Computer processors get smaller, faster, cheaper as time passes. The inevitable development of what has become known as tablet computers is providing traditional website developers with a new canvas in which to create (or recreate) their online applications and web site destinations.
One of the most apparent shifts in the thought process of web developers has to be taking advantage of the user interface differences between a table device like the iPad and a laptop or desktop computer. The latter, having different devices to view and input information is a sharp distinction between the all-in-one view/input touch screens most of the latest tablets employ.
The differences in user interface must be taken into consideration along with various platform inconsistencies. For instance, if the web developer expects her users to hover over an element on the web page in order to get popped up information, her app will be far less effective on platforms like Apple’s iPad where there is no capability for such “mouse over” functionality.
Partitioning of traditional web pages has evolved along with the advances in web languages and display technologies. Hopefully, the use of <frames> has been completely removed from better developers tool boxes, the concept of partitioning via div code can create challenges on the smaller screens of smart phones and tablet computers.
Since most of these handheld devices allow for a user to move around screen real easy via a swiping motion with their finger over the monitor surface, it can be a challenge to have an effective experience with poorly planned pages. If the overall page was designed with a particular monitor resolution, or size, in mind, the smaller tablet screen will challenge the user, often to the point of them giving up and moving on to another destination.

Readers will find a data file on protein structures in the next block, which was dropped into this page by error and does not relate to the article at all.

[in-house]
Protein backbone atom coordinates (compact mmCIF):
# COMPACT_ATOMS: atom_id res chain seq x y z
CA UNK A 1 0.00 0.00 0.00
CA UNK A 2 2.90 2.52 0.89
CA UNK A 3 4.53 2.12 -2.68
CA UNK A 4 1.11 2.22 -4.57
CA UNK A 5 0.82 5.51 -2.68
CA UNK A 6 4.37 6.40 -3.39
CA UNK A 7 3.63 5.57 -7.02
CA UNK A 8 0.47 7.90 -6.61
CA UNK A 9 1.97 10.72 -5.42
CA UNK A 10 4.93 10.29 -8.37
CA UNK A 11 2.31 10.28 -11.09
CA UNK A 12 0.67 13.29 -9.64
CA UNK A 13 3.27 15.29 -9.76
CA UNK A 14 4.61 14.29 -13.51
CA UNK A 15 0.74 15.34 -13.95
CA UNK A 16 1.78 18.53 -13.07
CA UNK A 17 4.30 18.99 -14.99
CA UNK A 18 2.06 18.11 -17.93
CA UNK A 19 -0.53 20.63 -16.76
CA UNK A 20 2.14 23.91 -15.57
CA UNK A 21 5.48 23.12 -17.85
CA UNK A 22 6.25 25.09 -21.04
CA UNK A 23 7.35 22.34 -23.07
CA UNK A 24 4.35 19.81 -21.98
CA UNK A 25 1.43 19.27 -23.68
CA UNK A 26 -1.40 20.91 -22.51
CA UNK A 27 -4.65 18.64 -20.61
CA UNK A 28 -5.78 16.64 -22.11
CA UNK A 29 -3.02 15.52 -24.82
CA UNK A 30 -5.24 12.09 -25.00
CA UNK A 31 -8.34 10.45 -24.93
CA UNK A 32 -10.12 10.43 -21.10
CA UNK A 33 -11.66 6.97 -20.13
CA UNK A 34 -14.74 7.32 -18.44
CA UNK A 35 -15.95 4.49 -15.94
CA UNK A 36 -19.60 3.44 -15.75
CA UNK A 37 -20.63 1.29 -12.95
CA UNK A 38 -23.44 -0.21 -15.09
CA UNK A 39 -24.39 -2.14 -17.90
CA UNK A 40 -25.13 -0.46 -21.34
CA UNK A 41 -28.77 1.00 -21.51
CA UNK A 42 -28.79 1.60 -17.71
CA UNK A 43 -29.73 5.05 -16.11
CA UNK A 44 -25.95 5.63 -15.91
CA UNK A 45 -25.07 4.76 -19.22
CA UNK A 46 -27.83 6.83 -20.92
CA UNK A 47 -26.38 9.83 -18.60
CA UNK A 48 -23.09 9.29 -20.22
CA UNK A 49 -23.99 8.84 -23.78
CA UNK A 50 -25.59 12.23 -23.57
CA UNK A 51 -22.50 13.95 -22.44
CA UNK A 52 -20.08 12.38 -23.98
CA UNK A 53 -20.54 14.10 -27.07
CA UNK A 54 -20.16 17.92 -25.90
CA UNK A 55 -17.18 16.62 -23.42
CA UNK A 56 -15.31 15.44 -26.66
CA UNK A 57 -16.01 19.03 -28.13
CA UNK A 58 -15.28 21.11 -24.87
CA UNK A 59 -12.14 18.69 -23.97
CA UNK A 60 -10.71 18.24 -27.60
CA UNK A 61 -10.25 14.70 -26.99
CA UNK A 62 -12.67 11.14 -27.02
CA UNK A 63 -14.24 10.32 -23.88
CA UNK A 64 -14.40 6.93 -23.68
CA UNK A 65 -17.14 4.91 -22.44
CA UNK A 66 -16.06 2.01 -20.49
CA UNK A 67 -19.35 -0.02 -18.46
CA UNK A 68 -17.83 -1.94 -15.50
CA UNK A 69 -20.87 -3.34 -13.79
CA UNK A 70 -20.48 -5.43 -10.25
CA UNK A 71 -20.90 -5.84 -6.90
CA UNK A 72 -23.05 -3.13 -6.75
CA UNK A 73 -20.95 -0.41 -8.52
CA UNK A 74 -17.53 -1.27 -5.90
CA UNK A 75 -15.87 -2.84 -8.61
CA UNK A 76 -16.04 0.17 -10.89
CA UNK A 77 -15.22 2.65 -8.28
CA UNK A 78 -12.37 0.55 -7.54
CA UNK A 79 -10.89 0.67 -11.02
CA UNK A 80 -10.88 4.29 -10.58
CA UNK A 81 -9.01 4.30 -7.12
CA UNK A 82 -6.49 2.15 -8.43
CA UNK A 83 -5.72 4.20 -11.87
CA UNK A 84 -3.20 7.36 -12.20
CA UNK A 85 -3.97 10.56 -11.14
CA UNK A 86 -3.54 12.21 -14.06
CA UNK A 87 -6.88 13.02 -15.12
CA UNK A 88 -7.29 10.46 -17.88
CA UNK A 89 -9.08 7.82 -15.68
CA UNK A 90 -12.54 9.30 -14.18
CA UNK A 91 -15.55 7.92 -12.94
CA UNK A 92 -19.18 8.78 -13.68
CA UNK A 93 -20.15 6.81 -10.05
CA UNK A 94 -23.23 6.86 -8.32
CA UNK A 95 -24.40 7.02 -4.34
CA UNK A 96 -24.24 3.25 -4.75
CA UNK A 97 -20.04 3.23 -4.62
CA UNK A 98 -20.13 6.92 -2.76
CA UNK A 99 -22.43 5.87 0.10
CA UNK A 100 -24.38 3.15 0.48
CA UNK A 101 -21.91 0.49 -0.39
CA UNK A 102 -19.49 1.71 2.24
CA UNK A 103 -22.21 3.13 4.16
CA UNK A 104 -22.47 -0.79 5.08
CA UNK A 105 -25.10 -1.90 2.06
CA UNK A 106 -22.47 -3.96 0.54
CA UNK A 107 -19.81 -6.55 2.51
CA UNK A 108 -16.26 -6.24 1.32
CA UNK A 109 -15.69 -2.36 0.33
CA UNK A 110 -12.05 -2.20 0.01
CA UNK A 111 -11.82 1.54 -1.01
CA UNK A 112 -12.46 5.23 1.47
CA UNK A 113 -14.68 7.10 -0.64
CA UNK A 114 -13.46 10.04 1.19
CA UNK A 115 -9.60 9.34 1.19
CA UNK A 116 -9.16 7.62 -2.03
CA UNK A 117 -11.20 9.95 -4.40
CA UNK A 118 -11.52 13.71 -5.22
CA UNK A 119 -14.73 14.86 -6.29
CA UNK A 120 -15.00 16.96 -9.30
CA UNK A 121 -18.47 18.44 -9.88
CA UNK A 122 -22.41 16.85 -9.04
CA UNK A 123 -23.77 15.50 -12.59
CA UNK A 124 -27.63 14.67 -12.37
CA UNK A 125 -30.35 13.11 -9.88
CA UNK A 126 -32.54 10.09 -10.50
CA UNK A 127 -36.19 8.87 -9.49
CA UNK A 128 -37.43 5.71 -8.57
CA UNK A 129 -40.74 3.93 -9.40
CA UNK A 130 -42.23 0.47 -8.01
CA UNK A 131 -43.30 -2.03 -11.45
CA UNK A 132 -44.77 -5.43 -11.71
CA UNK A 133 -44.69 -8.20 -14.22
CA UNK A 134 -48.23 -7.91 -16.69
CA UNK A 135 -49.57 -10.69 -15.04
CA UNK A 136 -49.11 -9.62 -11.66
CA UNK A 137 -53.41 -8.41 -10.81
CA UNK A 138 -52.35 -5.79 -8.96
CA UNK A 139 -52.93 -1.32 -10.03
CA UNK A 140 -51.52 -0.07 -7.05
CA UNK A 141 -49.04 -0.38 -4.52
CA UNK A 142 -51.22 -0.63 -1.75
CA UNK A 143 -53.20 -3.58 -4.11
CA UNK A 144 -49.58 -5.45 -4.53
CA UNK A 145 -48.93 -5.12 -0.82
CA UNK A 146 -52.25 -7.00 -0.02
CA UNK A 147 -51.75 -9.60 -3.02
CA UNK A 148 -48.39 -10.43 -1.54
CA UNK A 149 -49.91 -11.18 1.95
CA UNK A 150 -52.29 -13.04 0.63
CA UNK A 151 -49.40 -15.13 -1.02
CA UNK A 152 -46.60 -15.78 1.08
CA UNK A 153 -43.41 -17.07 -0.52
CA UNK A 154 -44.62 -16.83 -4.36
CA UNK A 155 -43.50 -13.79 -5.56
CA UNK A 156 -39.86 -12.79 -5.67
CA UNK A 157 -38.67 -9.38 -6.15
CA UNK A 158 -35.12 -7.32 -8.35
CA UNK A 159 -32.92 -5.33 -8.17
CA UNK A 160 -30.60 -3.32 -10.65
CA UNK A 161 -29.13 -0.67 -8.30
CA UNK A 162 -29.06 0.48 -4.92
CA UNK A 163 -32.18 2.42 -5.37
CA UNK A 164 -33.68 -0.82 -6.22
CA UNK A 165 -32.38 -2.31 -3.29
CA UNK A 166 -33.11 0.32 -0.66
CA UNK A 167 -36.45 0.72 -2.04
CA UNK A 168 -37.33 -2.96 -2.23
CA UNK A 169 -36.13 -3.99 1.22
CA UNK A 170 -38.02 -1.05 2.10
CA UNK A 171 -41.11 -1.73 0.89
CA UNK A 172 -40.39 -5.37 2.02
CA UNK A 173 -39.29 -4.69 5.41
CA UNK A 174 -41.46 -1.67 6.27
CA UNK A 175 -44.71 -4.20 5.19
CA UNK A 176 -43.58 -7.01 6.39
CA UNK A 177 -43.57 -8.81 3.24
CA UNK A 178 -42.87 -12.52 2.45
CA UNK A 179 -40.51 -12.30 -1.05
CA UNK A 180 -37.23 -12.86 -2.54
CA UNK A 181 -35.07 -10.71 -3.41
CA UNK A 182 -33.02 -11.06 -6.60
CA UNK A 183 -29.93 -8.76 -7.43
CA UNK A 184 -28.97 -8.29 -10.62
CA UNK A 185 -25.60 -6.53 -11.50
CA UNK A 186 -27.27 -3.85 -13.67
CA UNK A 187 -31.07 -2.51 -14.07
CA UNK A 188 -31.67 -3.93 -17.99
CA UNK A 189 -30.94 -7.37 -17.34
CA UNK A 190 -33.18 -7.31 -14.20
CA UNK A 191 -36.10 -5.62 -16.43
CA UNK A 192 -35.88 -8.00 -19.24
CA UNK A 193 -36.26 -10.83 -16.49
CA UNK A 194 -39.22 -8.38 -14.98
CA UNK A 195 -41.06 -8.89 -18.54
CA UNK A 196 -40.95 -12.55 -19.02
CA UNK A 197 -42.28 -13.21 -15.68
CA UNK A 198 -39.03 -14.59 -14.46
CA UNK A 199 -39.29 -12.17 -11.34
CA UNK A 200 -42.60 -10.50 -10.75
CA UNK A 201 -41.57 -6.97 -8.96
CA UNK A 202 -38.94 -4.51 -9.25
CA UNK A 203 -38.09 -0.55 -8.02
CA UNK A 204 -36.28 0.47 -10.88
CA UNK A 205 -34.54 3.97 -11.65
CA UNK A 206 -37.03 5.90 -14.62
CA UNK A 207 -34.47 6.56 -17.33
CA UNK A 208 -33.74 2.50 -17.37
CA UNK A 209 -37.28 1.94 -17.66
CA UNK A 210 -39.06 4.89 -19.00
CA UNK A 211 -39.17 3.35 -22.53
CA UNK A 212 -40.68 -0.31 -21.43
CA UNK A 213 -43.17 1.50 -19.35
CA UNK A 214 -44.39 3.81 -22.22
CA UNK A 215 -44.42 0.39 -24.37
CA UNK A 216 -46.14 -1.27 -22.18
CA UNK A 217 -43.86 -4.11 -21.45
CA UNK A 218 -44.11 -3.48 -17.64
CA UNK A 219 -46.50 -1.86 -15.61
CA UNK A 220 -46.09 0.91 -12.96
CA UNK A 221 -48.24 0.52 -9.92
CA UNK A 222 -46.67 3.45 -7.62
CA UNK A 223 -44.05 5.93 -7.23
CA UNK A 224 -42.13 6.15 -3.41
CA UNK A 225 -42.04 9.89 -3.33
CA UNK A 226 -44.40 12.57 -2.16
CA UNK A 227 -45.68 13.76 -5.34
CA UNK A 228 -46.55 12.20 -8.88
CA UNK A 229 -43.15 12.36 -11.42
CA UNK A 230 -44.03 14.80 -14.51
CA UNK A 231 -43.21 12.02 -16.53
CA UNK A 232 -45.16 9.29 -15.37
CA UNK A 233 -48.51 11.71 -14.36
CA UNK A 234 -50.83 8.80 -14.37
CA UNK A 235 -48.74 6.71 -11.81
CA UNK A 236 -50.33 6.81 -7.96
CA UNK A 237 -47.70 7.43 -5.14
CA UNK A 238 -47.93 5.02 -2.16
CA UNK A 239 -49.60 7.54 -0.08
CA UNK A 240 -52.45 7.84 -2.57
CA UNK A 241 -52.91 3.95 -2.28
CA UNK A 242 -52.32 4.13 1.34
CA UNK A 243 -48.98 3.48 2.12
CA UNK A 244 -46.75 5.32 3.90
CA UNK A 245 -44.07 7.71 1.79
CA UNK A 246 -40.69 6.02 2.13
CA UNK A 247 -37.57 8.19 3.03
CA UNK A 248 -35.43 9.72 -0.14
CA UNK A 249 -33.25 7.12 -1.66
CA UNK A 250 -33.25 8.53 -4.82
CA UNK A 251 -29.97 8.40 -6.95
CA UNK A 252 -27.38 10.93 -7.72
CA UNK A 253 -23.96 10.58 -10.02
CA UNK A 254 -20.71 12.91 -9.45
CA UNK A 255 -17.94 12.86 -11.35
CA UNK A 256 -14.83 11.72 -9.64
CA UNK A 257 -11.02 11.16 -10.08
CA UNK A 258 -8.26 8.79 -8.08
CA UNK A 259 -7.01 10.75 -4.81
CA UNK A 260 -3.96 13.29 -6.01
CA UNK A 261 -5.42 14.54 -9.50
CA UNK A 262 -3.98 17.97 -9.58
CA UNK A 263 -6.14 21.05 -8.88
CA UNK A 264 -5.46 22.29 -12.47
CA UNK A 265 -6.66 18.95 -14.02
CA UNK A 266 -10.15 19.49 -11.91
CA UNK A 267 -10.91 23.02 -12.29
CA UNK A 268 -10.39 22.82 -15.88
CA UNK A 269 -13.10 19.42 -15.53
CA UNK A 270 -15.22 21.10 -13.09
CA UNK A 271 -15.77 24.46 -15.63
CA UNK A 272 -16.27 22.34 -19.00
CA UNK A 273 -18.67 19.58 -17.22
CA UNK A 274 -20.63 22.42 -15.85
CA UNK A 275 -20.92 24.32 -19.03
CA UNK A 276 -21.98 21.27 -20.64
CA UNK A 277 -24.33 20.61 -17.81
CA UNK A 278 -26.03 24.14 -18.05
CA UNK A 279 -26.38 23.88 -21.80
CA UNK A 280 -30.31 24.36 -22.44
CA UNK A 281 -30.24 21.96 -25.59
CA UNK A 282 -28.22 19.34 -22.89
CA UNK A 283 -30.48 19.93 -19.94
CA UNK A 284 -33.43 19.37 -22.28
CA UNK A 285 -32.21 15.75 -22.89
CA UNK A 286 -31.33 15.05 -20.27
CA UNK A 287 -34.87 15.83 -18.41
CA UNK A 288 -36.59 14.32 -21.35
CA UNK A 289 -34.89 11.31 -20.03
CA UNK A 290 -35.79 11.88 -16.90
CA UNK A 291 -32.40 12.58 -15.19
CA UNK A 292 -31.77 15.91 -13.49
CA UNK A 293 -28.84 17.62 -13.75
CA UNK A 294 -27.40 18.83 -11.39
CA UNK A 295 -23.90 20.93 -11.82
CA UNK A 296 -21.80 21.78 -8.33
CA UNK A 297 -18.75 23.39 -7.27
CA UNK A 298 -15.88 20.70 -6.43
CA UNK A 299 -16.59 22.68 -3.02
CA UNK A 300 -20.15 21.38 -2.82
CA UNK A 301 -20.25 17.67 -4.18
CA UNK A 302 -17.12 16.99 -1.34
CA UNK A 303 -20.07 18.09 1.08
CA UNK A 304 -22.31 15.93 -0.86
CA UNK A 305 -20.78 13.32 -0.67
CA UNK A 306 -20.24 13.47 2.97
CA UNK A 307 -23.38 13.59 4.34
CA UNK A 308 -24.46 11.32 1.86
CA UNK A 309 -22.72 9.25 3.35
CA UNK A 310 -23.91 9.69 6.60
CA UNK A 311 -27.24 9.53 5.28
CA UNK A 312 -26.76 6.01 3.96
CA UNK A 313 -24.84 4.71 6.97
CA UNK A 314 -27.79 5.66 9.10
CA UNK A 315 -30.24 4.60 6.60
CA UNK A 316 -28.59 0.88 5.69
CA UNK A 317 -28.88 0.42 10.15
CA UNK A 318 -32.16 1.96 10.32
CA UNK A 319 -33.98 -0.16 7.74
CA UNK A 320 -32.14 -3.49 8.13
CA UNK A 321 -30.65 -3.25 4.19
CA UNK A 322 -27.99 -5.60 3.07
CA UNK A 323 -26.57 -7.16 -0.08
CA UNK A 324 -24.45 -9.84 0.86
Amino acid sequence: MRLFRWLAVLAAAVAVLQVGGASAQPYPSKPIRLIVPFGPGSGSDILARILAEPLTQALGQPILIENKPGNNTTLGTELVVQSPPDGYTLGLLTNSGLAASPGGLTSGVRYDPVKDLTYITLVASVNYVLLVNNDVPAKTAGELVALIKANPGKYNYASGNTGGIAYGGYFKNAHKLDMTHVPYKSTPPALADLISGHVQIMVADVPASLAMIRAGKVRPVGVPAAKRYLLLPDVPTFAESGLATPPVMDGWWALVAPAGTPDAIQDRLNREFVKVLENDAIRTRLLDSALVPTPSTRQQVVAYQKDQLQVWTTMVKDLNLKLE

Cascading Style Sheets, or CSS, provide the developer (who needs to remind the designer) with the ability to code text in such a way as to be more flexible in its display across a number of different platforms. The web is not print where precise control over look and feel comes at the complete expression of the artist/designer’s will.
Traditional website display of content started the process of developers who wanted similar, if not exact, recreations of their pages across the breadth of platforms available. Computer tablets have simply taken that discipline and refined it even further. Certain devices provide users with much more control over the web page than any previous computer system has. Some of this alteration capability happens instantly and automatically. As such, the developer needs to be familiar with how the various tablet platforms work in order to know what to expect when those devices render their pages.
Things To Avoid & Use While Designing for Tablet
Finally, a thought as to the use of Flash animation on sites and applications which may be used via a computer tablet. Don’t. At least not yet. The iPad doesn’t even allow for Flash on its platform. Android based tablets, while they have a form of Flash, seem to be sluggish, and relatively under-promising.
As HTML5 becomes more prevalent among web developers, the need for using Flash diminishes. If one finds themselves with increasing need to produce animation elements that might end up on tablet computers, getting familiar and proficient with the latest coding standards could be a wise investment of time and energy.
Hope you enjoyed the post, do let us know your views how tablets are changing the web development scenario.
Guest Post by Eric Rivers
Eric Rivers is a freelance writer who is currently working on a project similar to the form template, with options to export PDF to Word. He enjoys writing on topics ranging from SEO to social media to web design.
I think that tablets will get better and webmasters will not have to make many changes. It does look like frames will become a thing of the past. Can’t wait for the new Windows7 tablets that will be out soon.